by Joe Bollig
KANSAS CITY, Kan. — Anyone who knew Msgr. Robert N. Bergman understood this: His life was his priesthood, and his priesthood was about the salvation of souls.
“I told him he was truly the ‘Curé of Ars’ for the Archdiocese of Kansas City in Kansas,” said Father Richard McDonald, pastor of Holy Angels Parish in Basehor.
“He cared so much to reconcile people to God, and he was always available for the sacrament of confession,” he added. “And he especially loved all of his parishioners as only a good and loving shepherd could, after the love of Christ.”
Father Ric Halvorson once asked him when he was going to retire. Msgr. Bergman said there is no retirement for priests. “We’re priests for life,” he told him.
“I don’t think I ever saw him without his [black] clerics on, even on retreats and convocations,” said Father Halvorson, pastor of Holy Spirit Parish in Overland Park. “I don’t know if he owned anything other than clerics.”
“He was a priest,” said his brother Kenneth Bergman. “It was not a job to him or something he did; it was what he was. There was no such thing as punching out at 5 o’clock and having the rest of the day to himself.”
Msgr. Bergman, 75, died in hospice care on Aug. 11 at the rectory of Immaculate Conception Parish in Louisburg, where he was pastor. He was a priest for a little more than 48 years.
He was born on March 5, 1946, in Kansas City, Kansas, one of three sons of Arnold and Julia (Gable) Bergman. They were members of Blessed Sacrament Parish in Kansas City, Kansas.
“Growing up across from the church, we wound up serving a lot of Masses for boys who didn’t show up,” said Kenneth Bergman. “The Catholic faith was very important to our parents. There was no such thing as missing Mass or confession.”
Msgr. Bergman went to Blessed Sacrament Grade School, graduated from Bishop Ward High School in 1964 and went on to St. Thomas Seminary in Denver. Next, he went to the Pontifical North American College in Rome and studied at the Pontifical Gregorian University there. (He later would earn a degree in canon law in Rome.) He was ordained a priest by Archbishop James Hickey on Dec. 17, 1971, at St. Peter’s Basilica in Rome.
He returned to the archdiocese and his first assignment was as associate pastor at St. Agnes Parish in Roeland Park.
Msgr. Bergman returned to Rome in 1991 and worked five years for the Congregation for the Clergy. He was named a monsignor on Sept. 30, 1996.
Msgr. Robert J. Sarno of the Diocese of Brooklyn, New York, and Msgr. Bergman became friends as seminarians at North American College. They renewed their friendship when Msgr. Sarno worked at the Congregation for the Causes of Saints and Msgr. Berman returned to Rome.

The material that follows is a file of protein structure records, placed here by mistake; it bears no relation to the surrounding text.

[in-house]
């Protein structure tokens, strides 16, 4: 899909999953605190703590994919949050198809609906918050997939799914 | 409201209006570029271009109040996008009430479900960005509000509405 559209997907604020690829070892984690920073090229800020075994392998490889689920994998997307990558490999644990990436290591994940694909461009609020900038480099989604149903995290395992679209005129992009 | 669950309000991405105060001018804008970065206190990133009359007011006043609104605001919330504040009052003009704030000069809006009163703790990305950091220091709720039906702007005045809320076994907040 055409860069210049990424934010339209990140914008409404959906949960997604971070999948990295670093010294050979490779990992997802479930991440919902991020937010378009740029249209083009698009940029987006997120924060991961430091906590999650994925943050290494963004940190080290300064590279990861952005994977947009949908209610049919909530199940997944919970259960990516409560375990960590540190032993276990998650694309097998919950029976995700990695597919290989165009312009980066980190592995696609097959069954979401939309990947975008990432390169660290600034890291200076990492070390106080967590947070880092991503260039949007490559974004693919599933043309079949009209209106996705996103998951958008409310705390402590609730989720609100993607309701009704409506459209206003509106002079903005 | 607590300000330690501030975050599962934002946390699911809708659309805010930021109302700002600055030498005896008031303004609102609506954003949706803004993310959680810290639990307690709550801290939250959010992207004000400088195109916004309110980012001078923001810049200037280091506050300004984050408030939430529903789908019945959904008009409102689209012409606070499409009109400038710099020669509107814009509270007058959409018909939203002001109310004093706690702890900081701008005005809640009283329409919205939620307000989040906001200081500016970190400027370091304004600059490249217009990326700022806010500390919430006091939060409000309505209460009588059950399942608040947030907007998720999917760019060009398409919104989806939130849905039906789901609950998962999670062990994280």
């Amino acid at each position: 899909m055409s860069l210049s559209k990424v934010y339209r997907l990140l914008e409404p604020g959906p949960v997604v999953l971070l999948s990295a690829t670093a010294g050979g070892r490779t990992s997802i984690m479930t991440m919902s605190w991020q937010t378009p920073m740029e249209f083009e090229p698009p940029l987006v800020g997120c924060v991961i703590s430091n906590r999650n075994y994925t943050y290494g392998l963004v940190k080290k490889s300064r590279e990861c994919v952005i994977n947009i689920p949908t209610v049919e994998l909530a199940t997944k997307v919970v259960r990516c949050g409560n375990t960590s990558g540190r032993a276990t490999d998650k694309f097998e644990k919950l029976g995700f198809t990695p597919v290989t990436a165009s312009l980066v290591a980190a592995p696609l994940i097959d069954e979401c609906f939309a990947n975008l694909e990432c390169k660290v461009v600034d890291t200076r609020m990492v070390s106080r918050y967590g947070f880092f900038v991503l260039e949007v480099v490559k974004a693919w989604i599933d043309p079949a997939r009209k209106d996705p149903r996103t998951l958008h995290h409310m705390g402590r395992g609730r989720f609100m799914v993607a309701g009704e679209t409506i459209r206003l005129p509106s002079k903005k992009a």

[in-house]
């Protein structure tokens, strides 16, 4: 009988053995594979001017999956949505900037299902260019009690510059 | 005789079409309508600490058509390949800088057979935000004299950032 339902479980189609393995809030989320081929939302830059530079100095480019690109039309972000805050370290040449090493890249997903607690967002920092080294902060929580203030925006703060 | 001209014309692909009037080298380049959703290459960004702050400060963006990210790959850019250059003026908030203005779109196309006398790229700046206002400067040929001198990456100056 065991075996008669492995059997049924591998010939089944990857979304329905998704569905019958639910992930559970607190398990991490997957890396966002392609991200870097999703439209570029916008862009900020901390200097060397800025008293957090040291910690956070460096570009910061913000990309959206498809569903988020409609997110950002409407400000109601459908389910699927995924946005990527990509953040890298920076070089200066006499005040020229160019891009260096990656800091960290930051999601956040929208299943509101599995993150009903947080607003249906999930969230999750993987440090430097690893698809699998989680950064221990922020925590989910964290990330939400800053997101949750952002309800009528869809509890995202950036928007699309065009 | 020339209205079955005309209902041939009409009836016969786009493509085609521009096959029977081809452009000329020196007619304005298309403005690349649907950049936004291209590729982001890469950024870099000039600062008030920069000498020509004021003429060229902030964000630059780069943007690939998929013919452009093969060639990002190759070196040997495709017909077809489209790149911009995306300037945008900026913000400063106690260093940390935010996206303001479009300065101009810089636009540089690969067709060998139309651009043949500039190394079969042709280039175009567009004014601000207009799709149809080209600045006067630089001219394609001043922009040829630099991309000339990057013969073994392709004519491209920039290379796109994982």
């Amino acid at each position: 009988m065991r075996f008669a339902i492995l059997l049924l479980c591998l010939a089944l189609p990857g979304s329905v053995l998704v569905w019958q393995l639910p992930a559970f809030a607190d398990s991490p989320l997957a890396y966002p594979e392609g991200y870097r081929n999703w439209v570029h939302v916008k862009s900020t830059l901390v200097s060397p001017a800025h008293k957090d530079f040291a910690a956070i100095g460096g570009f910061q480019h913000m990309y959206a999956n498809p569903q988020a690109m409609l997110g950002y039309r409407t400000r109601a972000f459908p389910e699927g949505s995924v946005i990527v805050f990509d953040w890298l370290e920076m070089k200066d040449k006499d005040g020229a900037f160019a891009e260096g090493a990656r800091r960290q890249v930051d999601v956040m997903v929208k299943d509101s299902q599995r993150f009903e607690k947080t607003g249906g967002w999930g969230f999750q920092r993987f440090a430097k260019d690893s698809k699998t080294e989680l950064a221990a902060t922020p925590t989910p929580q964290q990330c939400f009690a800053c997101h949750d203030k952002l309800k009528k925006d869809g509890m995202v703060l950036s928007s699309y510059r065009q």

Msgr. Bergman, said his friend, had a deep sense of humility of himself, of his roots and of his life.
“[He] was never caught up with himself, and yet you could sense . . . a great intelligence he had — that he was a real thinker and a man who could reason and think his way through issues and yet would remain balanced and humble,” said Msgr. Sarno. “I would say the virtue that defined Msgr. Bergman was humility.
“He was able to see through problems and find solutions to different types of problems and help [people] accept difficult realities. He was a very balanced and fair-minded person.”
Msgr. Berman was deeply loved by his current and former parishioners, said Deacon George Karnaze, of Louisburg. People would drive long distances to Louisburg for Mass, confessions, spiritual direction and counseling. He had a special love for prison ministry, referring to prisoners whom he’d personally known in their youth as “my kids.”
“He kept track of those guys and sent them rosaries and Bibles,” said Deacon Karnaze.
Msgr. Bergman is survived by his brother Kenneth, nephews, a niece and other relatives. He was preceded in death by his parents and his brother Raymond.
A Mass of Christian burial was celebrated on Aug. 18 at Church of the Ascension in Overland Park. Burial was in the family plot at St. Patrick Church in Kansas City, Kansas. Memorials may be made in Msgr. Bergman’s name to the Immaculate Conception Parish building fund.
Funeral arrangements were made by the Porter Funeral Homes and Crematory in Lenexa.